15

In the Born-Oppenheimer approximation nuclei are assumed to behave as classical point-like particles. However, in reality the wave-particle duality also applies to them, and so the Schrödinger equation should also be solved for the nuclei $I$ in the potentials $V^I({\bf R})$ generated by the electrons. The harmonic approximation implies not using the full ...


14

If I want to break a Li$_2$ molecule (i.e. remove atom A from atom B), one way to do it is by shining a laser on it such that the frequency ($\nu$) or energy ($h\nu$) corresponds to the difference between the energy at $v=0$ (if the molecule starts in the ground state) and the dissociation asymptote in this picture (generated based on [1,2]): I think the ...


8

A more approximate but sometimes easier approach than the one of Nike Dattani might be to calculate an artificial reaction coordinate of separating the two systems. This can be done manually or by employing some accelerated MD technique, e.g. metadynamics. The latter would even allow you to map the free energy along this path and thereby give you an estimate ...


7

Whatever scattering mechanism you choose must respect detailed balance in equilibrium: on average, the number of particles hitting a patch of the wall at a given angle and velocity must equal the number of particles reflected at the same angle and velocity. If this were not the case, the system would not be in equilibrium. There are numerous ways to do this ...


5

Since no one has responded with expertise, I'll attempt a speculative answer here. To my mind, the simplest model of the atoms on the surface of the walls would be an ensemble of independent classical 3D harmonic oscillators at some temperatures $T_{\rm wall}$. That would be pretty easy to describe from a numerical standpoint, since their velocity could be ...


5

The starting point of most calculations is the Born-Oppenheimer approximation, which separates the electronic and nuclear degrees of freedom. The electronic structure problem is then solved using a variety of methods (DFT, wave function methods, etc), and the nuclear problem is typically solved using the (quasi)harmonic approximation in solids. To observe a ...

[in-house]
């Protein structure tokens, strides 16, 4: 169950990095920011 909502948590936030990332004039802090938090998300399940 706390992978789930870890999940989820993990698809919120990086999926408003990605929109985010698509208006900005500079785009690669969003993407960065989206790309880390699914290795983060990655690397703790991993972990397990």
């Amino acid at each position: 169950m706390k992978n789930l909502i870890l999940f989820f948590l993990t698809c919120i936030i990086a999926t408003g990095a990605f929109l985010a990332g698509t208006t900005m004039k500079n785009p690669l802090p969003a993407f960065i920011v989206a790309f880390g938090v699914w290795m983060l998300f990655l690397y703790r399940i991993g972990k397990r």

4

It is always better to write your own code to get elastic constants. For example , In case of cubic system, we need three types of distorsion to unit cell. Now elastic constant is simply slope of second order fit of energies at different value of distorsion (see different publications) normalized with Volume minima (volume corresponds to minimum energy) . ...


3

The Born-Oppenheimer (BO) approximation works well at high temperatures (far from 0 K), but the quantum nature of the nuclei (i.e. the zero-point energy) is an important consideration at low temperatures. A great example of this is the difference between the Einstein and Debye models of a solid. In the Einstein model, the nuclei are treated as identical ...


2

Not always the research pipeline is from experimental to theory. The group of Professor Artem Oganov had very interesting results where they started predicting theoretical structures (at extreme conditions) and then synthetize them in the lab. to confirm the predictions. One of their results is about $Na_3Cl$, $Na_2Cl$, $Na_3Cl_2$, $NaCl_3$, and $NaCl_7$. ...


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